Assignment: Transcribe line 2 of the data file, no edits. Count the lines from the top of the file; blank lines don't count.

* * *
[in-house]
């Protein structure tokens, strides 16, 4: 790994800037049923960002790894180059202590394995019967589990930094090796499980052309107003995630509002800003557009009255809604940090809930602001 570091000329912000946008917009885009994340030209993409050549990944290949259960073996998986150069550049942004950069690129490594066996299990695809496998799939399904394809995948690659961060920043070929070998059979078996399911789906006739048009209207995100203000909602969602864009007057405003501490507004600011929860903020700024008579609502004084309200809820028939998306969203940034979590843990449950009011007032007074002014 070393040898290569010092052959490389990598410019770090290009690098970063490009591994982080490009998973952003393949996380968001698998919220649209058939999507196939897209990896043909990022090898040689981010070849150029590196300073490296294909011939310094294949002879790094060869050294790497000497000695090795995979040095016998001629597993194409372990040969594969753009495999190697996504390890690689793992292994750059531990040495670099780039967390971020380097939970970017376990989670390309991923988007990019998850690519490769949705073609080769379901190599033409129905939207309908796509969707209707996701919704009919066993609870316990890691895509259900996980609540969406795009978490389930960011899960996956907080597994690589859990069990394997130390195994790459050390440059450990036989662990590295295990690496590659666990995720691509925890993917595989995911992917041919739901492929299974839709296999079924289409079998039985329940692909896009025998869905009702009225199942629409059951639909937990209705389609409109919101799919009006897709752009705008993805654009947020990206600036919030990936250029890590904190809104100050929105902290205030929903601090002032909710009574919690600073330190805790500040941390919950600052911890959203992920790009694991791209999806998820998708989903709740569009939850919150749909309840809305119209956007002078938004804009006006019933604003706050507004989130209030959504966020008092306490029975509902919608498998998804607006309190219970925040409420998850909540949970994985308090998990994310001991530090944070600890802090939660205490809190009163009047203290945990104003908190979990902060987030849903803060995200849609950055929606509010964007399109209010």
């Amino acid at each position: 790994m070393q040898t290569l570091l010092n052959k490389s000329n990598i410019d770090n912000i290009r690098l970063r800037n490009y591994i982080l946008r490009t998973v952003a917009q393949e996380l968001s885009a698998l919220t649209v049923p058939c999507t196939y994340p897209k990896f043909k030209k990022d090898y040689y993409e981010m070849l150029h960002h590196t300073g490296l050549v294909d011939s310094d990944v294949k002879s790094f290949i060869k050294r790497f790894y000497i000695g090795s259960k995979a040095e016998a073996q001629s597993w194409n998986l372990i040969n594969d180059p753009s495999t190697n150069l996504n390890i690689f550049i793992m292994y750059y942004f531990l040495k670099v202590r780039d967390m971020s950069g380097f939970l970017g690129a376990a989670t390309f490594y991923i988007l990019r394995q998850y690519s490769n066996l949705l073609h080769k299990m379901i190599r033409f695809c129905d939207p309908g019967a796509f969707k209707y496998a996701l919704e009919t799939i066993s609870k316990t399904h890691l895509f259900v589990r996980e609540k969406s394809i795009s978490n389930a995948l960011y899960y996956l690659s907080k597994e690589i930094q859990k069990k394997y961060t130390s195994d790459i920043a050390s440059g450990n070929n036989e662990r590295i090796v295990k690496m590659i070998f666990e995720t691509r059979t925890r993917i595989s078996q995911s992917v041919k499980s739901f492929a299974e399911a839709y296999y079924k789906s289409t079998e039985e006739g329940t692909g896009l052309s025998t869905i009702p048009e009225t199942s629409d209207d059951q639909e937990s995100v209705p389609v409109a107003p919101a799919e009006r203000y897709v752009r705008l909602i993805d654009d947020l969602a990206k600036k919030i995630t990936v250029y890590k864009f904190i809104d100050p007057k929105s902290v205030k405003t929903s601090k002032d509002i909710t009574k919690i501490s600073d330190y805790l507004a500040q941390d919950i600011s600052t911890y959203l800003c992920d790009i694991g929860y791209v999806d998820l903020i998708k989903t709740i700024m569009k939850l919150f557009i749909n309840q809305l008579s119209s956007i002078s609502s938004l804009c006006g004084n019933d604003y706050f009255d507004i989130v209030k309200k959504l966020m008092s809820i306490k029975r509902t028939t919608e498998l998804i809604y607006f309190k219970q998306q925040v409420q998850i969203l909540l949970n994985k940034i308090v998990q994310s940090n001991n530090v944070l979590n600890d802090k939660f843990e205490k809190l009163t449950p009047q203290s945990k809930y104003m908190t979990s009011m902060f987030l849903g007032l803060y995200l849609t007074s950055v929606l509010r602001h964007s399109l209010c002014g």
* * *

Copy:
């Protein structure tokens, strides 16, 4: 790994800037049923960002790894180059202590394995019967589990930094090796499980052309107003995630509002800003557009009255809604940090809930602001 570091000329912000946008917009885009994340030209993409050549990944290949259960073996998986150069550049942004950069690129490594066996299990695809496998799939399904394809995948690659961060920043070929070998059979078996399911789906006739048009209207995100203000909602969602864009007057405003501490507004600011929860903020700024008579609502004084309200809820028939998306969203940034979590843990449950009011007032007074002014 070393040898290569010092052959490389990598410019770090290009690098970063490009591994982080490009998973952003393949996380968001698998919220649209058939999507196939897209990896043909990022090898040689981010070849150029590196300073490296294909011939310094294949002879790094060869050294790497000497000695090795995979040095016998001629597993194409372990040969594969753009495999190697996504390890690689793992292994750059531990040495670099780039967390971020380097939970970017376990989670390309991923988007990019998850690519490769949705073609080769379901190599033409129905939207309908796509969707209707996701919704009919066993609870316990890691895509259900996980609540969406795009978490389930960011899960996956907080597994690589859990069990394997130390195994790459050390440059450990036989662990590295295990690496590659666990995720691509925890993917595989995911992917041919739901492929299974839709296999079924289409079998039985329940692909896009025998869905009702009225199942629409059951639909937990209705389609409109919101799919009006897709752009705008993805654009947020990206600036919030990936250029890590904190809104100050929105902290205030929903601090002032909710009574919690600073330190805790500040941390919950600052911890959203992920790009694991791209999806998820998708989903709740569009939850919150749909309840809305119209956007002078938004804009006006019933604003706050507004989130209030959504966020008092306490029975509902919608498998998804607006309190219970925040409420998850909540949970994985308090998990994310001991530090944070600890802090939660205490809190009163009047203290945990104003908190979990902060987030849903803060995200849609950055929606509010964007399109209010």